Expresso Americano A dream Italian drive in the one-off Michelotti Alfa Romeo La Flèche prototype, a meeting of Latin and American design schools. Designed by Michelotti and built for 1955’s Turin Motor Show, Alfa Romeo’s ‘La Flèche’ one-off is an intoxicating mix of nascent Italian/American styles of the time, poured over a 1900 Super Sprint. Words Rob Scorah. Photography Adam Shorrock.
Alfa La Flèche show car test
Detroit meets Milan in Michelotti’s sublime Alfa Romeo La Flèche roadster…
Oh! Now that is pretty. Yes, Okay, I know that comment is rather a cliché when talking about almost any Alfa Romeo roadster of the Fifties and Sixties, and certainly not the most profound observation when looking at a motor show one-off. But, coming from someone whose favourite colour of Fender Stratocaster is Lake Placid Blue, and also a fan of early Corvettes, that is the best you’re going to get. So, I say again; this thing – incidentally the Giovanni Michelotti-designed 1955 Alfa Romeo 1900C SS Cabriolet Turin Motor Show car – is damn pretty. When I’m sitting in it and not just gazing at it, my thoughts become largely more Alfa-esque again; there’s the three-spoked wood-rimmed steering wheel with its cross and serpent-crested boss for a start. The slender gearstick is less than a snatch away from the wheel’s circumference. And then there’s those close-together, hard-by-the-transmission-tunnel European-style pedals. If I blip the throttle, the engine responds immediately – broiling up from its growling four-pot simmer with a thrashy Italian exhaust rasp. Close my eyes and I could be in an Alfa 1900.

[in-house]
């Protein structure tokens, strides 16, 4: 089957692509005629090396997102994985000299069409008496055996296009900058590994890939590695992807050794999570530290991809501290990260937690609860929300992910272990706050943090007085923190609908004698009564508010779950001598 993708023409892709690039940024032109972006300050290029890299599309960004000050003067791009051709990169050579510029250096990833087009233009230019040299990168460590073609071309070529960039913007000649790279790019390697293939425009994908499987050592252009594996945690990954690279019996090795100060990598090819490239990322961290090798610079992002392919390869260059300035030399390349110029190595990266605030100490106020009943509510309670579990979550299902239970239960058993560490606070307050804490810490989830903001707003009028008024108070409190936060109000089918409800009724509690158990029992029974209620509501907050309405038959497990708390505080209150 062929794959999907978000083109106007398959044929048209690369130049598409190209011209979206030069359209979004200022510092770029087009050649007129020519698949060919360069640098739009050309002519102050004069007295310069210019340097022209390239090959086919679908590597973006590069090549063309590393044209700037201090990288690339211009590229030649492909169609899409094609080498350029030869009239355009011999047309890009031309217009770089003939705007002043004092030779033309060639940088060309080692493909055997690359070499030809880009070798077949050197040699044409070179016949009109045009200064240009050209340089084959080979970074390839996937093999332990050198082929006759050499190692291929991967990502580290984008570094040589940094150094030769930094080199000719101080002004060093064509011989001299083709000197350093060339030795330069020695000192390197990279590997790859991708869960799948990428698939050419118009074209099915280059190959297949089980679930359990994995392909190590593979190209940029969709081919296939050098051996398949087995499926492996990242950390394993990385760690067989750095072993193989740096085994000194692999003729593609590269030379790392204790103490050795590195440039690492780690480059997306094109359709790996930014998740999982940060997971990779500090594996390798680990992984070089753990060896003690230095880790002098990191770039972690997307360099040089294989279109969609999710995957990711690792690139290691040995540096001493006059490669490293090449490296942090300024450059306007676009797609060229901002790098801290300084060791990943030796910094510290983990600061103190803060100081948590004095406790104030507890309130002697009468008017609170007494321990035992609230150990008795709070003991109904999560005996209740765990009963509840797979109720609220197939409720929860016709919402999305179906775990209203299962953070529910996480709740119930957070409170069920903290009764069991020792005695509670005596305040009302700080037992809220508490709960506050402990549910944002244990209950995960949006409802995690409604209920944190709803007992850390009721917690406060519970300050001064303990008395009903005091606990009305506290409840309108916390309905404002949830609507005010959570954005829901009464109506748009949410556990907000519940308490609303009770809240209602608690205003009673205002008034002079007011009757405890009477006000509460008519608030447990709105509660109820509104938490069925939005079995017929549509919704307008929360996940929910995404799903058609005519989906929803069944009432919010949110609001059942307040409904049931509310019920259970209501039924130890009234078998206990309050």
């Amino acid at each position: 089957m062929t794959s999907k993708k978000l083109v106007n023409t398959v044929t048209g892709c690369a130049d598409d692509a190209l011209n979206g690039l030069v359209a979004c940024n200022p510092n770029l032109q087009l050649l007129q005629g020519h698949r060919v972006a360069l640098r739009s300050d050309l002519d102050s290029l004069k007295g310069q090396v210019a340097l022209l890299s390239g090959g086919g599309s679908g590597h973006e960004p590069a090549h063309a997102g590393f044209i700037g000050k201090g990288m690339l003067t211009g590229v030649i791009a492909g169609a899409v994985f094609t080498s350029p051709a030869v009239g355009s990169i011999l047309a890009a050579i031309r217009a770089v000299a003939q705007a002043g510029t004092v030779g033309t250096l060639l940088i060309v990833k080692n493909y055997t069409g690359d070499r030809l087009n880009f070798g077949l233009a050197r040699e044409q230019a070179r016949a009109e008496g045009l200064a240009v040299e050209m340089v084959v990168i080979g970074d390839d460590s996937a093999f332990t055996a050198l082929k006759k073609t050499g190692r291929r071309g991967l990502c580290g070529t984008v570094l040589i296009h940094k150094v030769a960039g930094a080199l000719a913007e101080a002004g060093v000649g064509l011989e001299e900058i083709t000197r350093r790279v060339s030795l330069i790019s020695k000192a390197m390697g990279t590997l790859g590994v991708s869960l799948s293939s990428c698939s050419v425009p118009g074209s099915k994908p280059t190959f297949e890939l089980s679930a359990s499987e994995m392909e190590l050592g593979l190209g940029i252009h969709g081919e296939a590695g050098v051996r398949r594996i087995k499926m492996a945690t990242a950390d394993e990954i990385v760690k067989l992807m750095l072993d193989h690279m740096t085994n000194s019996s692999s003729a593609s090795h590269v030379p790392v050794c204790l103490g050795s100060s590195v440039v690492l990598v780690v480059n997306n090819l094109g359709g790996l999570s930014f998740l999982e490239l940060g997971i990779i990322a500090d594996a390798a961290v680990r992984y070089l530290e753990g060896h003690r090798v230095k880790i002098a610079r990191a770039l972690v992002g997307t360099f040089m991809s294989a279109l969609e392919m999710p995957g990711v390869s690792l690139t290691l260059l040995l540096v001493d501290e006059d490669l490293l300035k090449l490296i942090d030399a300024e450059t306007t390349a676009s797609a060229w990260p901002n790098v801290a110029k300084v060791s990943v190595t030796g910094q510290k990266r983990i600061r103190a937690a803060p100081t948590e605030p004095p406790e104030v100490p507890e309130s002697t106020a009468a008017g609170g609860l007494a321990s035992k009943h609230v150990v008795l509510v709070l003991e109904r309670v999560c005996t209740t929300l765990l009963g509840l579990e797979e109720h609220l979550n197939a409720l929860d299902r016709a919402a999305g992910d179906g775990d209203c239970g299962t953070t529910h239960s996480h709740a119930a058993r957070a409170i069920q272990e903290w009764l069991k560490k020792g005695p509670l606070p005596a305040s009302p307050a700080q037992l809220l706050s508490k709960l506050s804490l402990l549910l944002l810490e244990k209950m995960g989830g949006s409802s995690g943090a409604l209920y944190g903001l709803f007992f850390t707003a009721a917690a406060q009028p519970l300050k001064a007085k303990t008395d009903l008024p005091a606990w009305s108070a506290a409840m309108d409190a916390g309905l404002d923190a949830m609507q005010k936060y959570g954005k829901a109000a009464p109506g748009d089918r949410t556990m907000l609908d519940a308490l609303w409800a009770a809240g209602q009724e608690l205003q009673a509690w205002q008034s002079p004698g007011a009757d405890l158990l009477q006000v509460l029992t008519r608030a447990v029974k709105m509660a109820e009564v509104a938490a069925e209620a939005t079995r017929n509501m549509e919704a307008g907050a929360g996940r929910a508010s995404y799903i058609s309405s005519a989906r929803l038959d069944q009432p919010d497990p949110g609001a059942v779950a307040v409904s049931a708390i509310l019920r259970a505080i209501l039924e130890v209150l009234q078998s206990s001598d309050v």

Well actually, I am in an Alfa 1900 – a Super Sprint. I know that because it says so on the nose. But, if you follow the trail of chrome – this car’s quite big on chrome – it takes you down the side of the body, past the door handle to just before those three… er…exhaust jets… brake vents..? Well, before those, you’ll see it also says ‘La Flèche’, which means ‘The Arrow’ in English.
La Flèche wasn’t exactly a concept car; as previously noted, it was built on to the mechanicals of the very real-world 1900. It was more of a treatment if you like, mixing influences and toying with ideas of where the model range might go – both in terms of driving style, and of exports perhaps.
And here’s where things start to get rather interesting with this car. I’m driving down a tree-lined road in Lombardy, bluehazed mountains in the middle distance, the motor burring along in its mid-tenor song, in the 2000-and-something rpm that keep the cabriolet at decent country road speeds. My hands and feet are definitely feeling Alfa 1900, but my head is still slightly somewhere else; somewhere the outward appearance of this cabriolet has put me. It’s all that chrome and the colour; several shades lighter than Lake Placid Blue (or what would have been the Corvette equivalent – Pennant Blue). The effect, and probably the reference, is deliberate of course – something that Alfa Romeo and Michelotti purposefully intended. And I think that slight Americano feel – loping along, cruising, is self-induced, not necessarily the car’s inherent character.
A blip of throttle and a characteristically smooth three-two downchange wakes the roadster up and brings me firmly back into an Italian frame of mind. La Flèche immediately picks up the pace. And that should be no surprise; by the time La Flèche was rolled on to the Turin stage in 1955, the underpinning 1900 had gone through several Sprint and Super Sprint upgrades – bored out cylinder block, better breathing and bigger brakes. In the ’1954 1900TI Super, the 1975cc engine kicked out 115bhp.
Okay, it’s not some flat-head V8 or the like, but the motor certainly feels like it’s ‘up for it’. It’s not hooked up to one of those drivetrains where you just floor the throttle to blast away, however. You’ll want to work those gears; they don’t spool out through single to triple-digit road speeds. Still; almost wherever I am in the rev range, I know I can drop a cog and tap into a thick band of torque that will push the car, nose up, down the road. This isn’t some humdrum saloon in a party frock (though sometimes the chrome flashing in the sun makes me wonder).